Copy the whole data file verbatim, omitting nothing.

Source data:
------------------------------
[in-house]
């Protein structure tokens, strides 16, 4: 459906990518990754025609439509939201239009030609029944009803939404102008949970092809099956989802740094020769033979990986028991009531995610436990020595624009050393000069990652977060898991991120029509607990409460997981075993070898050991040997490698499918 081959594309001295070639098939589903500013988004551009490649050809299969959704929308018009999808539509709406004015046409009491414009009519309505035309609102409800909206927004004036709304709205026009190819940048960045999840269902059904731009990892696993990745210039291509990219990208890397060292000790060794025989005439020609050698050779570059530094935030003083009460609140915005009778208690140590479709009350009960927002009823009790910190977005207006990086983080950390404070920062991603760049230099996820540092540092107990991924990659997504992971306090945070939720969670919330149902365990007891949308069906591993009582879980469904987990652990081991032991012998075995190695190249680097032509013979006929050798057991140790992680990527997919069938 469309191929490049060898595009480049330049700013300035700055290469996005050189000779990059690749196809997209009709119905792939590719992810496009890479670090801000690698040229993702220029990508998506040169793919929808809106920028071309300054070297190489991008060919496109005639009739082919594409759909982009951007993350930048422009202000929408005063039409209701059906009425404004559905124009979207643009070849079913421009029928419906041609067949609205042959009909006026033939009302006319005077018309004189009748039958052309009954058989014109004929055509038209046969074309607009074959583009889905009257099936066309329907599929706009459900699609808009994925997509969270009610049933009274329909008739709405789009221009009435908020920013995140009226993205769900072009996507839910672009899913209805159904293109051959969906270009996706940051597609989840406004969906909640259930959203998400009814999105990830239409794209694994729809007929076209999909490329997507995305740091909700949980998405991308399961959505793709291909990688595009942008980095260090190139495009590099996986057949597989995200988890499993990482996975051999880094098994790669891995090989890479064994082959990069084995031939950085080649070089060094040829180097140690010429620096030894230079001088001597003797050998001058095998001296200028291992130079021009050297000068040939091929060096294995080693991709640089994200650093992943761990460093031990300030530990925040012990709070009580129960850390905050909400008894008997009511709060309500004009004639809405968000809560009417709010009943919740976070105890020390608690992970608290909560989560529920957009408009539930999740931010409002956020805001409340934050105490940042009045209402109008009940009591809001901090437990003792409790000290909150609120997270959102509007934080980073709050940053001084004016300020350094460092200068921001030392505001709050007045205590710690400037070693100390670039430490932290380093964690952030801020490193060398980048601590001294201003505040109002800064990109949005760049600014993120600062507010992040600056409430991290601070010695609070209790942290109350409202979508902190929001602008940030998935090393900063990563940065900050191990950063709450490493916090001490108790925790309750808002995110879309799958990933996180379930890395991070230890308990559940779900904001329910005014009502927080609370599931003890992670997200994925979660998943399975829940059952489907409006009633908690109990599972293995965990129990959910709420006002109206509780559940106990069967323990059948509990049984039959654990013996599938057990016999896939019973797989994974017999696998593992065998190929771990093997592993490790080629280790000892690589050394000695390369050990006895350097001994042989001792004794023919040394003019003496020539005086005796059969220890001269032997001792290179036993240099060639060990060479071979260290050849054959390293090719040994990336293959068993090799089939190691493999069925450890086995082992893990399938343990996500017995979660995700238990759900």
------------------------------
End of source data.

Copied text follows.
[in-house]
């Protein structure tokens, strides 16, 4: 459906990518990754025609439509939201239009030609029944009803939404102008949970092809099956989802740094020769033979990986028991009531995610436990020595624009050393000069990652977060898991991120029509607990409460997981075993070898050991040997490698499918 081959594309001295070639098939589903500013988004551009490649050809299969959704929308018009999808539509709406004015046409009491414009009519309505035309609102409800909206927004004036709304709205026009190819940048960045999840269902059904731009990892696993990745210039291509990219990208890397060292000790060794025989005439020609050698050779570059530094935030003083009460609140915005009778208690140590479709009350009960927002009823009790910190977005207006990086983080950390404070920062991603760049230099996820540092540092107990991924990659997504992971306090945070939720969670919330149902365990007891949308069906591993009582879980469904987990652990081991032991012998075995190695190249680097032509013979006929050798057991140790992680990527997919069938 469309191929490049060898595009480049330049700013300035700055290469996005050189000779990059690749196809997209009709119905792939590719992810496009890479670090801000690698040229993702220029990508998506040169793919929808809106920028071309300054070297190489991008060919496109005639009739082919594409759909982009951007993350930048422009202000929408005063039409209701059906009425404004559905124009979207643009070849079913421009029928419906041609067949609205042959009909006026033939009302006319005077018309004189009748039958052309009954058989014109004929055509038209046969074309607009074959583009889905009257099936066309329907599929706009459900699609808009994925997509969270009610049933009274329909008739709405789009221009009435908020920013995140009226993205769900072009996507839910672009899913209805159904293109051959969906270009996706940051597609989840406004969906909640259930959203998400009814999105990830239409794209694994729809007929076209999909490329997507995305740091909700949980998405991308399961959505793709291909990688595009942008980095260090190139495009590099996986057949597989995200988890499993990482996975051999880094098994790669891995090989890479064994082959990069084995031939950085080649070089060094040829180097140690010429620096030894230079001088001597003797050998001058095998001296200028291992130079021009050297000068040939091929060096294995080693991709640089994200650093992943761990460093031990300030530990925040012990709070009580129960850390905050909400008894008997009511709060309500004009004639809405968000809560009417709010009943919740976070105890020390608690992970608290909560989560529920957009408009539930999740931010409002956020805001409340934050105490940042009045209402109008009940009591809001901090437990003792409790000290909150609120997270959102509007934080980073709050940053001084004016300020350094460092200068921001030392505001709050007045205590710690400037070693100390670039430490932290380093964690952030801020490193060398980048601590001294201003505040109002800064990109949005760049600014993120600062507010992040600056409430991290601070010695609070209790942290109350409202979508902190929001602008940030998935090393900063990563940065900050191990950063709450490493916090001490108790925790309750808002995110879309799958990933996180379930890395991070230890308990559940779900904001329910005014009502927080609370599931003890992670997200994925979660998943399975829940059952489907409006009633908690109990599972293995965990129990959910709420006002109206509780559940106990069967323990059948509990049984039959654990013996599938057990016999896939019973797989994974017999696998593992065998190929771990093997592993490790080629280790000892690589050394000695390369050990006895350097001994042989001792004794023919040394003019003496020539005086005796059969220890001269032997001792290179036993240099060639060990060479071979260290050849054959390293090719040994990336293959068993090799089939190691493999069925450890086995082992893990399938343990996500017995979660995700238990759900």